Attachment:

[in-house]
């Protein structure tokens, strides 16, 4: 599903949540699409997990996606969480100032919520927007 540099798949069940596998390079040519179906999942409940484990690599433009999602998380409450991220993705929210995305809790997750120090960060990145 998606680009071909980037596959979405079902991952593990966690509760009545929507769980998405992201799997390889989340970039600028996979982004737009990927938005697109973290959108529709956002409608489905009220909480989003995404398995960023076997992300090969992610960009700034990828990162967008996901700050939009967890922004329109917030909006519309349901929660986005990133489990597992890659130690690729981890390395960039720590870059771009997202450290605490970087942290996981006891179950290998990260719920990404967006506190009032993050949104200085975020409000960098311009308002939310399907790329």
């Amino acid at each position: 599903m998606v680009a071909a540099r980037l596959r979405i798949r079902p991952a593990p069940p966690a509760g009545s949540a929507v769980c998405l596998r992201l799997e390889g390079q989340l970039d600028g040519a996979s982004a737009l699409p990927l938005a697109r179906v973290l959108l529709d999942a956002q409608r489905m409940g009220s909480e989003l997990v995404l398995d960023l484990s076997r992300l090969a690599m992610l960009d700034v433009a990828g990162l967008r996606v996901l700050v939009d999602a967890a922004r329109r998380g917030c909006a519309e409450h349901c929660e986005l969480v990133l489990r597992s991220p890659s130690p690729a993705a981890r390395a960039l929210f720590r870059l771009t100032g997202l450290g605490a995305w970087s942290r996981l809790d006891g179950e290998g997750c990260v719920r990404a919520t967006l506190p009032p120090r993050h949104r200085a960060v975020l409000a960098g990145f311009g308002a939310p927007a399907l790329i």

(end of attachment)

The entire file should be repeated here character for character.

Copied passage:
[in-house]
């Protein structure tokens, strides 16, 4: 599903949540699409997990996606969480100032919520927007 540099798949069940596998390079040519179906999942409940484990690599433009999602998380409450991220993705929210995305809790997750120090960060990145 998606680009071909980037596959979405079902991952593990966690509760009545929507769980998405992201799997390889989340970039600028996979982004737009990927938005697109973290959108529709956002409608489905009220909480989003995404398995960023076997992300090969992610960009700034990828990162967008996901700050939009967890922004329109917030909006519309349901929660986005990133489990597992890659130690690729981890390395960039720590870059771009997202450290605490970087942290996981006891179950290998990260719920990404967006506190009032993050949104200085975020409000960098311009308002939310399907790329």
């Amino acid at each position: 599903m998606v680009a071909a540099r980037l596959r979405i798949r079902p991952a593990p069940p966690a509760g009545s949540a929507v769980c998405l596998r992201l799997e390889g390079q989340l970039d600028g040519a996979s982004a737009l699409p990927l938005a697109r179906v973290l959108l529709d999942a956002q409608r489905m409940g009220s909480e989003l997990v995404l398995d960023l484990s076997r992300l090969a690599m992610l960009d700034v433009a990828g990162l967008r996606v996901l700050v939009d999602a967890a922004r329109r998380g917030c909006a519309e409450h349901c929660e986005l969480v990133l489990r597992s991220p890659s130690p690729a993705a981890r390395a960039l929210f720590r870059l771009t100032g997202l450290g605490a995305w970087s942290r996981l809790d006891g179950e290998g997750c990260v719920r990404a919520t967006l506190p009032p120090r993050h949104r200085a960060v975020l409000a960098g990145f311009g308002a939310p927007a399907l790329i």